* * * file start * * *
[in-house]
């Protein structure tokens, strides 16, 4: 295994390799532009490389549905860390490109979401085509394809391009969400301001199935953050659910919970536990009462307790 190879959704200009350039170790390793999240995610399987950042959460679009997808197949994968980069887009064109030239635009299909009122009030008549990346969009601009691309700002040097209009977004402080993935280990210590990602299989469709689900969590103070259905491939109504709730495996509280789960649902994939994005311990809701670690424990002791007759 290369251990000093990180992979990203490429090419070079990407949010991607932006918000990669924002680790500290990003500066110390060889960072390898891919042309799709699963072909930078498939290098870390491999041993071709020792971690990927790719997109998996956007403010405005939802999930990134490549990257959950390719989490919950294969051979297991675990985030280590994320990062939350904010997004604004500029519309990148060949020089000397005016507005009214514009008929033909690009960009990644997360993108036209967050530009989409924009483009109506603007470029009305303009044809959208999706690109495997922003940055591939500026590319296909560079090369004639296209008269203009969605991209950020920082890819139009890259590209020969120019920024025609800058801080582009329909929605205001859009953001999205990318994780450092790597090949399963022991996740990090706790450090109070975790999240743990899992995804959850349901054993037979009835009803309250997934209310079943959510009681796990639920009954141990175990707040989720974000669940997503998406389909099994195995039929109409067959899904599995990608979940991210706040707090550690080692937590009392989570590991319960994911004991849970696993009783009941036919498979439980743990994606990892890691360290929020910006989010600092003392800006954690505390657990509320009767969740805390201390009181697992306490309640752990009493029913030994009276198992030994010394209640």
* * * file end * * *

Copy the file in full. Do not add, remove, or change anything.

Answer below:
[in-house]
């Protein structure tokens, strides 16, 4: 295994390799532009490389549905860390490109979401085509394809391009969400301001199935953050659910919970536990009462307790 190879959704200009350039170790390793999240995610399987950042959460679009997808197949994968980069887009064109030239635009299909009122009030008549990346969009601009691309700002040097209009977004402080993935280990210590990602299989469709689900969590103070259905491939109504709730495996509280789960649902994939994005311990809701670690424990002791007759 290369251990000093990180992979990203490429090419070079990407949010991607932006918000990669924002680790500290990003500066110390060889960072390898891919042309799709699963072909930078498939290098870390491999041993071709020792971690990927790719997109998996956007403010405005939802999930990134490549990257959950390719989490919950294969051979297991675990985030280590994320990062939350904010997004604004500029519309990148060949020089000397005016507005009214514009008929033909690009960009990644997360993108036209967050530009989409924009483009109506603007470029009305303009044809959208999706690109495997922003940055591939500026590319296909560079090369004639296209008269203009969605991209950020920082890819139009890259590209020969120019920024025609800058801080582009329909929605205001859009953001999205990318994780450092790597090949399963022991996740990090706790450090109070975790999240743990899992995804959850349901054993037979009835009803309250997934209310079943959510009681796990639920009954141990175990707040989720974000669940997503998406389909099994195995039929109409067959899904599995990608979940991210706040707090550690080692937590009392989570590991319960994911004991849970696993009783009941036919498979439980743990994606990892890691360290929020910006989010600092003392800006954690505390657990509320009767969740805390201390009181697992306490309640752990009493029913030994009276198992030994010394209640």